Or… I just don’t think Big Special Effects movies are in any danger of not getting made.  They’re going to keep making those.  You know what they don’t make any more?  Like… Penelope Ann Miller movies.  Man, in the 80’s/90’s, Penelope Ann Miller had a whole career.  Those movies are gone.  Shit, nobody’s making the Gun in Betty Lou’s Handbag.  When was the last time we even saw a movie where Amy Adams cried because she couldn’t bake a cake good?  I like those movies.  Those were good times.  Instead, she’s playing second fiddle to Superman while he’s all murdering people and being like “Grawr.  I listen to iTunes! System of the Down is my favorite band!"  

I mean, yeah, I’d prefer that if we’re going to have tentpole blockbusters, not all of them be fucking dumbshit superhero sequels.  I don’t think that’s good for people— I think it’s actively bad for people, like, spiritually.  I’m just not sure “Hey, let’s make a movie that’s sort of like anime even the parts that don’t work"— how much better is that?  (Is some of it that, like, the nerdy parts of the internet all have "original ideas" they’re hoping to sell…?  "I have an idea for a movie!"  I don’t even know).

I don’t know.  I liked it— I liked it because it’s the Kind of Thing I like.  I just— I feel like it’s this year’s John Carter not in the sense of “Oh nerd-famous director bombed” because I don’t know what the box office is or whatever (I just know when I brought it up with my friend who all he sees are special effects movies, and has Battletech novels on his shelf even though he’s a full-grown married adult, his response was “Absolutely Not”, emphatically, because it “looked shitty”).  I feel like it’s that because that was another movie that this sector of the Internet just got over-emotionally behind for reasons I totally didn’t comprehend even though it was just really shitty, just a movie that did not work once you subtracted the “this pushes my buttons” from it (and that movie didn’t push any of my buttons because I was never a Frazetta guy, at all).  The weird bit being when I went looking for people comparing the two, I found more than one tweet that was like, “Don’t let the media kill Pacific Rim like it did John Carter.”  LIke there was a media conspiracy”!  Like— I don’t know, I grew up geeky and I know from geeky, I’ve been around that noise my whole life (TO MY REGRET!  OH GOD, THE REGRET!), so it really shouldn’t be as weird to me as it is that being geeky ended up being like a Republican just with another set of talking points… That comparison should be the 100% opposite of surprising.  (Though: “crazy people are on twitter, said person on tumblr”— I’m sure that’s some regrettable stereotype too… Was that how the Whigs were?  Probably.  ”Hello.  I’m a nouveau Whig”)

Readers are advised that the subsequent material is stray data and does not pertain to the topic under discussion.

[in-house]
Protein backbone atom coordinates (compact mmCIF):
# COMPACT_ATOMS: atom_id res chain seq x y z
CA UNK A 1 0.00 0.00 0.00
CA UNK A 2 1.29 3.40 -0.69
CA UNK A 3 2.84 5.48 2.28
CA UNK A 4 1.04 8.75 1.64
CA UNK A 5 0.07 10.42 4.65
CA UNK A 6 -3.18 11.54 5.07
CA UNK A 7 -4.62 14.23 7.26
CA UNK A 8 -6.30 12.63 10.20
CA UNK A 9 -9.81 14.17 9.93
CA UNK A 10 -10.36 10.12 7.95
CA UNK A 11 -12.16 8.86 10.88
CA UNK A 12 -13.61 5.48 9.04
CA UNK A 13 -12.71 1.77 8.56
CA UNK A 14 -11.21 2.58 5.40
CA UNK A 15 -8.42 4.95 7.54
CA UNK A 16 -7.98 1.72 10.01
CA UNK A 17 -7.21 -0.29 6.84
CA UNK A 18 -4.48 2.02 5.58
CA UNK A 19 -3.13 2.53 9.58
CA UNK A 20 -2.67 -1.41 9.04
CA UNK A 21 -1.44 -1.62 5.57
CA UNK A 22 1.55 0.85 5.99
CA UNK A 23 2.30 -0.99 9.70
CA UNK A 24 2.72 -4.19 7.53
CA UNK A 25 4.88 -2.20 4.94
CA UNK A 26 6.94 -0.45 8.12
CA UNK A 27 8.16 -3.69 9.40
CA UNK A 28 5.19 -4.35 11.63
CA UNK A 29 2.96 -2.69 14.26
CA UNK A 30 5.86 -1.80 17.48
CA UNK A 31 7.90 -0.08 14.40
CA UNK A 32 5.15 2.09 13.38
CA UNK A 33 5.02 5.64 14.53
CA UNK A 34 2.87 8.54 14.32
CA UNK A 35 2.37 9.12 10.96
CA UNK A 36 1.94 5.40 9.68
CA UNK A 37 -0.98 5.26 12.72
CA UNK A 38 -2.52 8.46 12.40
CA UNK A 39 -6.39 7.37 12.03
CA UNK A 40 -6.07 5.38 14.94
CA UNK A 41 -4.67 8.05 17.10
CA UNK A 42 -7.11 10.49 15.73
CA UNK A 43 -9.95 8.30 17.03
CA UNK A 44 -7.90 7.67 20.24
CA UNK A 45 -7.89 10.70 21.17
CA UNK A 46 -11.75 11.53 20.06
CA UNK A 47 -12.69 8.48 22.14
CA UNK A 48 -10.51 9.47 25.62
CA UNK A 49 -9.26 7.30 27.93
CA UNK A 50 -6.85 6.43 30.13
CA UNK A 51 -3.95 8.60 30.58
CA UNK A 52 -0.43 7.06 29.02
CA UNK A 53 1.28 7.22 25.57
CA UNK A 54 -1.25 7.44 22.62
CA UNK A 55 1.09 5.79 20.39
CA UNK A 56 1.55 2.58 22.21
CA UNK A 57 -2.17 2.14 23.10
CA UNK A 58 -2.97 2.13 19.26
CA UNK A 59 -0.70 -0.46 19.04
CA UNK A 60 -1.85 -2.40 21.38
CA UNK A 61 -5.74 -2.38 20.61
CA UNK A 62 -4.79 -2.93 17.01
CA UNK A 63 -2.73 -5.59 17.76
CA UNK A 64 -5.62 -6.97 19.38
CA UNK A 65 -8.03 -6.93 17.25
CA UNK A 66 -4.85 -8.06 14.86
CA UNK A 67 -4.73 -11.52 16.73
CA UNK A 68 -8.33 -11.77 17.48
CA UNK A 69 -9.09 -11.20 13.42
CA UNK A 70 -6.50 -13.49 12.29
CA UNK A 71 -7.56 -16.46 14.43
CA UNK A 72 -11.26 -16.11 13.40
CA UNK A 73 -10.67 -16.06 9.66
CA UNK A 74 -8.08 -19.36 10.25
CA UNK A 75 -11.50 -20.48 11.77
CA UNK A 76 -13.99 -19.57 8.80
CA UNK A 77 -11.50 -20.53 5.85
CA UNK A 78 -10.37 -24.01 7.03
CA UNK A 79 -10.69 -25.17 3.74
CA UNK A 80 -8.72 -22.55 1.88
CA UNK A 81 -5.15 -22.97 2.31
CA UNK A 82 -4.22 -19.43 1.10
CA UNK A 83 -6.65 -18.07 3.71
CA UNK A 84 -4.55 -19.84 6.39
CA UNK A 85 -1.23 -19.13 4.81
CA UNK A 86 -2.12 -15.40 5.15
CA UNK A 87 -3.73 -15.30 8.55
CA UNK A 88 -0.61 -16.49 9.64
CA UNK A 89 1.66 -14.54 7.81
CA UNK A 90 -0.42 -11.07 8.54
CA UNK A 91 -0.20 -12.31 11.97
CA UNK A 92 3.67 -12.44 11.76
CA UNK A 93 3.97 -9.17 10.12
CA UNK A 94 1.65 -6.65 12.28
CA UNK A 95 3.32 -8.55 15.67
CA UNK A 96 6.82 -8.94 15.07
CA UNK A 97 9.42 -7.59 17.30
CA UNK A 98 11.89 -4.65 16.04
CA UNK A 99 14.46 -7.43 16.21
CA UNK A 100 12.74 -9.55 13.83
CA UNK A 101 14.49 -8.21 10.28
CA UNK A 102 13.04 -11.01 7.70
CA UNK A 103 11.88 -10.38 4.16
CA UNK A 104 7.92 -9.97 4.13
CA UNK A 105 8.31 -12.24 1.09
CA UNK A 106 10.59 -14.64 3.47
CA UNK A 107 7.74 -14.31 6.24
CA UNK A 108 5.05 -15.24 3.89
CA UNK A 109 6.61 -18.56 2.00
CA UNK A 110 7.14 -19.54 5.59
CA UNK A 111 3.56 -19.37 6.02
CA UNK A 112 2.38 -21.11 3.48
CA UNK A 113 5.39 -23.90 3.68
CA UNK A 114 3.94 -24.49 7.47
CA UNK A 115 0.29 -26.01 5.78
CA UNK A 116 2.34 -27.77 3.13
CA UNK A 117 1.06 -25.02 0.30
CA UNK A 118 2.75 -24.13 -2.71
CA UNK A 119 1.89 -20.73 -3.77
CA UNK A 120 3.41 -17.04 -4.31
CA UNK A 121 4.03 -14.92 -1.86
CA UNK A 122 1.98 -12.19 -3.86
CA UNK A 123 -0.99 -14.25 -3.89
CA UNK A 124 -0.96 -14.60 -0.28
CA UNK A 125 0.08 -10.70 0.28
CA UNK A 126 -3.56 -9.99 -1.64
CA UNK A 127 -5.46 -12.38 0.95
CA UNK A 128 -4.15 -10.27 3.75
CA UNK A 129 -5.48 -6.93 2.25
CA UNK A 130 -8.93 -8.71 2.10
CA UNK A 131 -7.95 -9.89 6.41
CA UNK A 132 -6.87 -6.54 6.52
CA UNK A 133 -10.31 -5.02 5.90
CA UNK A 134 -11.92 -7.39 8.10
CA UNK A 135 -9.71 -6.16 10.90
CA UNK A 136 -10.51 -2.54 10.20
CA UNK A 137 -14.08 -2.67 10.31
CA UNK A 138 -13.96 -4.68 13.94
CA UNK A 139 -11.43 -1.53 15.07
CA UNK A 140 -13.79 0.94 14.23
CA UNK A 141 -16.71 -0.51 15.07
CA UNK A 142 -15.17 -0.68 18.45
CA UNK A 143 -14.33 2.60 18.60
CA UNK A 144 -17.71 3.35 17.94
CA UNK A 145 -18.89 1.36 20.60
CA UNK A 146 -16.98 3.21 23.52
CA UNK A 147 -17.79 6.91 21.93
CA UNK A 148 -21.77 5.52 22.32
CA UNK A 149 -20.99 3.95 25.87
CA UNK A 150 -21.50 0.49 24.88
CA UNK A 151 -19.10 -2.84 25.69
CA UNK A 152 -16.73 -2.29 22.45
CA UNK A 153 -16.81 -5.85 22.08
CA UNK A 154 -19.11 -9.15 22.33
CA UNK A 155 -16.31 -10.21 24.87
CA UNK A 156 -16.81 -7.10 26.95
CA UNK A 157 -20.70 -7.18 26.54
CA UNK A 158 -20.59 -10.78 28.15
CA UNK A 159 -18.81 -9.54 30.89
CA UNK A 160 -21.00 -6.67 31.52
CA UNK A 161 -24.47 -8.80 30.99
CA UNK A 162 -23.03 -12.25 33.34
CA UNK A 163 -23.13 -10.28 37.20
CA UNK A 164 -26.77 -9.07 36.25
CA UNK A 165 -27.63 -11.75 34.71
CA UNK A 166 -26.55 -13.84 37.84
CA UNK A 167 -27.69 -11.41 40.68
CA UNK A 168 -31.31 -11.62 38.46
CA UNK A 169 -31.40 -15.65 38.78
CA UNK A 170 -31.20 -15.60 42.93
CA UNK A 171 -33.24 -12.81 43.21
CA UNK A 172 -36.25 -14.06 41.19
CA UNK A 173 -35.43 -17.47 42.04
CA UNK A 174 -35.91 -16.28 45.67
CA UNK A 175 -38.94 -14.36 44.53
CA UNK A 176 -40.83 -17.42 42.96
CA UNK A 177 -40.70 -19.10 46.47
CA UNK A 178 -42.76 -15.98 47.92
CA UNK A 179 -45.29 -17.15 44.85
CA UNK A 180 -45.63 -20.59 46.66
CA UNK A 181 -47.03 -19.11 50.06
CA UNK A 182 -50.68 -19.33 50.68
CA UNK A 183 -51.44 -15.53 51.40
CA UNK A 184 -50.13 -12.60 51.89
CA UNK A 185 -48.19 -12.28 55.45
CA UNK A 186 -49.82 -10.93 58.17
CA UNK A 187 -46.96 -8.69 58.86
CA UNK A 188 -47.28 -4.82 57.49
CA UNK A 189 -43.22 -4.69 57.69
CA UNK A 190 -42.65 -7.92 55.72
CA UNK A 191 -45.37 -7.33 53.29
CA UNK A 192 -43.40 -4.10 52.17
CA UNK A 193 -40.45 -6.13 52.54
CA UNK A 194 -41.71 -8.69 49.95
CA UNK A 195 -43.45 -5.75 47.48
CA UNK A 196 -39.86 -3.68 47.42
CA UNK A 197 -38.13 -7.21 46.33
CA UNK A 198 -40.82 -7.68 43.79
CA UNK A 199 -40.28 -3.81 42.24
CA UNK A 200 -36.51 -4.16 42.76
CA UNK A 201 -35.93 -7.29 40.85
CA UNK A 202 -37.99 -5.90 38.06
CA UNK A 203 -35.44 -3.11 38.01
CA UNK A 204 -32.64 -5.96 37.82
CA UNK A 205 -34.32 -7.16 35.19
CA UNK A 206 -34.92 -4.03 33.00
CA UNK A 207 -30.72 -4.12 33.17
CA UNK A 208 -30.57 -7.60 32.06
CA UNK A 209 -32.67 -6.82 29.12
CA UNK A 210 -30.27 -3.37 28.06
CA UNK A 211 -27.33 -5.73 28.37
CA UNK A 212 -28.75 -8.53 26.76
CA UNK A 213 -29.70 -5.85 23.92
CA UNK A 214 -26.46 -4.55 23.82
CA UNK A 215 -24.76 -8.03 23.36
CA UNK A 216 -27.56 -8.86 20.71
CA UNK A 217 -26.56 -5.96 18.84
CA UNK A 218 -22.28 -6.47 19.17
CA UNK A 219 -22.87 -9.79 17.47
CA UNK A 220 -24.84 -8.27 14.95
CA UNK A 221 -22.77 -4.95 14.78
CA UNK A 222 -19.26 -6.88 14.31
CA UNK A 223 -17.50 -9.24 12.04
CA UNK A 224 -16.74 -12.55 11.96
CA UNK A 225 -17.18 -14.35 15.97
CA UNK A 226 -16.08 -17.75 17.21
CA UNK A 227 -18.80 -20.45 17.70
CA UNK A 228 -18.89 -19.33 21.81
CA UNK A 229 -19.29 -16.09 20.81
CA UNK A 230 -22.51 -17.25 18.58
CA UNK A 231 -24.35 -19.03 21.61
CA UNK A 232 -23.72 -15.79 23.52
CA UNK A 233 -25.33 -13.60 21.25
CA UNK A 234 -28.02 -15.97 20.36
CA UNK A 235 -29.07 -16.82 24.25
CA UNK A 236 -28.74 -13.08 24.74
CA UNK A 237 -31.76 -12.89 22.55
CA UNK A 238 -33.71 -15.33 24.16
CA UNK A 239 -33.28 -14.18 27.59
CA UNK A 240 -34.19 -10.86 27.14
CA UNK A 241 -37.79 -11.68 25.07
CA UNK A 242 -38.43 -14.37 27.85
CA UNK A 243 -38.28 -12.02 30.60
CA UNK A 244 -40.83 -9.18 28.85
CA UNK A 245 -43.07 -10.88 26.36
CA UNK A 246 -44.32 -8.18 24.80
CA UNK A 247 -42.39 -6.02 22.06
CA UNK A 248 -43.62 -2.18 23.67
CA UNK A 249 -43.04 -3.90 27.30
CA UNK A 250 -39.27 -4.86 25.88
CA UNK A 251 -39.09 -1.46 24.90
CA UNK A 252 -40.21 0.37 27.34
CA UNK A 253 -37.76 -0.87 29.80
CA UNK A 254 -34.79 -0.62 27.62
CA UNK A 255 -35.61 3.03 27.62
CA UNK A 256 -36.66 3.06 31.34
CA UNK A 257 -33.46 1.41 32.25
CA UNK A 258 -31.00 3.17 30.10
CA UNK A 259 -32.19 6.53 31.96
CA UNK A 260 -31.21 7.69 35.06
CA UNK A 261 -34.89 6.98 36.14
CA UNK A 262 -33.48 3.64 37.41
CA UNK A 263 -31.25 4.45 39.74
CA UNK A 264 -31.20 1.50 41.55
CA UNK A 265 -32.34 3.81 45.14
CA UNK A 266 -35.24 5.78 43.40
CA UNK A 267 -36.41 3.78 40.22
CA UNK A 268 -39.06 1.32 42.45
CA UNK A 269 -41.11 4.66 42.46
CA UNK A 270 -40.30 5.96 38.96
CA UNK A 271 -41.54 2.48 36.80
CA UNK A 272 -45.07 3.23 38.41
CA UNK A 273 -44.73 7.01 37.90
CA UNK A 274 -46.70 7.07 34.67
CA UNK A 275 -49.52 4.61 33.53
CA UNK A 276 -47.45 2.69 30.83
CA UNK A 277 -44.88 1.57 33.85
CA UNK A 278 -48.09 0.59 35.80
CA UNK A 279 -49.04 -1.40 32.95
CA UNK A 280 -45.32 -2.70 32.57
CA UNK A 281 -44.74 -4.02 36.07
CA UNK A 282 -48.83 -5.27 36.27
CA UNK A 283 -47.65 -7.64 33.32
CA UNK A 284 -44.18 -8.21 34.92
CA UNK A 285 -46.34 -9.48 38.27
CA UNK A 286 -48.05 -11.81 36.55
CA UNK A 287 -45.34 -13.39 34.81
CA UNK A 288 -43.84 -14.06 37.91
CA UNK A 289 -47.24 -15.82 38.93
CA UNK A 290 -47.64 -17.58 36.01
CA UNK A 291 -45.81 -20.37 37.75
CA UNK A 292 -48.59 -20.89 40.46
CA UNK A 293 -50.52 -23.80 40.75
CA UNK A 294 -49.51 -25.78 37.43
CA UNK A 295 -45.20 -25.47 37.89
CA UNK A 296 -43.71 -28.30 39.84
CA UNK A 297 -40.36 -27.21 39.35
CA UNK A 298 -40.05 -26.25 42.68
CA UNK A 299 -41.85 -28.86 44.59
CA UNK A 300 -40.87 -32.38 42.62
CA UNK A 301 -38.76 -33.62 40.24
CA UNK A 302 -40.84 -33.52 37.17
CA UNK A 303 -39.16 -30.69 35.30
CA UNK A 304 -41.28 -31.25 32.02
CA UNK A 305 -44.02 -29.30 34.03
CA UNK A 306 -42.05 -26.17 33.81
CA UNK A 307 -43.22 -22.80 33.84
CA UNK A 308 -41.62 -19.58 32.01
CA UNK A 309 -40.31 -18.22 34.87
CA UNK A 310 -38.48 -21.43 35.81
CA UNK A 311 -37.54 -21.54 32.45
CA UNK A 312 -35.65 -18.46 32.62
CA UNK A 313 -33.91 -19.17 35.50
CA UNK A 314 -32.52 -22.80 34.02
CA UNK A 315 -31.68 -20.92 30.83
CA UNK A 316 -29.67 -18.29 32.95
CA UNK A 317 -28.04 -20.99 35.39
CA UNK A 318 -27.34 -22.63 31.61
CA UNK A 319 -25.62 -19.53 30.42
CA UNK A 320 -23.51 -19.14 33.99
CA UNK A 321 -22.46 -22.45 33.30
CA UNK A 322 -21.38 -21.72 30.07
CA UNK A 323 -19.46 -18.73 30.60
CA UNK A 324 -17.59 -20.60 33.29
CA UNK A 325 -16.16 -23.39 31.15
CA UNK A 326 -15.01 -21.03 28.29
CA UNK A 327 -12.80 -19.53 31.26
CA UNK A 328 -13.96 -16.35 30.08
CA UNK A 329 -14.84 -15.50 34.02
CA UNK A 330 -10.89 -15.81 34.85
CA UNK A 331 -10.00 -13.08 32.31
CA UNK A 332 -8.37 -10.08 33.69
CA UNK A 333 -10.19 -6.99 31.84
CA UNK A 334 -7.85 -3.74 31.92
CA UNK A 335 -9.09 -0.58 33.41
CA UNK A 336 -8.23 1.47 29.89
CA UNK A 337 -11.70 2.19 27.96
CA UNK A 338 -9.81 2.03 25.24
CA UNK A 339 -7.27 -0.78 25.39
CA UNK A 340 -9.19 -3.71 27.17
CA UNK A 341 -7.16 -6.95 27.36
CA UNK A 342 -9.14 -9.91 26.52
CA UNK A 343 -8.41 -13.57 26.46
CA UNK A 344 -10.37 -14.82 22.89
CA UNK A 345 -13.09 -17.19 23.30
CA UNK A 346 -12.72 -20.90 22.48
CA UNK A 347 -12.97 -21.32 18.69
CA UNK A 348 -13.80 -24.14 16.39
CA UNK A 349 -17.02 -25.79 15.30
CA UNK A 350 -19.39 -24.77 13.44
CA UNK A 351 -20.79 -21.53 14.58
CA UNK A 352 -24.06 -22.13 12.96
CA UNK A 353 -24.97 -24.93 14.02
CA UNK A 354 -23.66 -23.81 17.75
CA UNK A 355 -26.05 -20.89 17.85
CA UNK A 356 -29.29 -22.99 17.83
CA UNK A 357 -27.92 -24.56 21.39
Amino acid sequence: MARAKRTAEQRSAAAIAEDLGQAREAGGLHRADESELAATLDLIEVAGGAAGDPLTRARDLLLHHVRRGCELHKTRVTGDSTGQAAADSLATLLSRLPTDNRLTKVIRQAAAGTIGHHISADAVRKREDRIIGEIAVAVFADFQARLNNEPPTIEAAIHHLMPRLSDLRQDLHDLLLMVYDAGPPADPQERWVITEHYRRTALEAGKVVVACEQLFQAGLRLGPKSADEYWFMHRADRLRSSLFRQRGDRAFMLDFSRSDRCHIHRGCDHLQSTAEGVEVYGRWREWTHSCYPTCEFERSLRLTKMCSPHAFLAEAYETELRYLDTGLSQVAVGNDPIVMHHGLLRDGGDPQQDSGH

I don’t know— normal people don’t feel the need to get all weird when they half-like a movie, do they?  This is no good.  ANyways, Pacific Rim— see it if you like robots fighting godzillas, but hoo-boy, that story, pee-yew, plus Charlie Hunnam’s Mark Wahlberg impression made me feel weird and a little sad because I liked that dude in Undeclared.  The end.  Sorry to go on and on.

Filed under movies I saw in 2013

  1. louobedlam said: The best part? Charlie Hunnam - an australian playing an american. the grizzled old australian dad character? AMERICAN.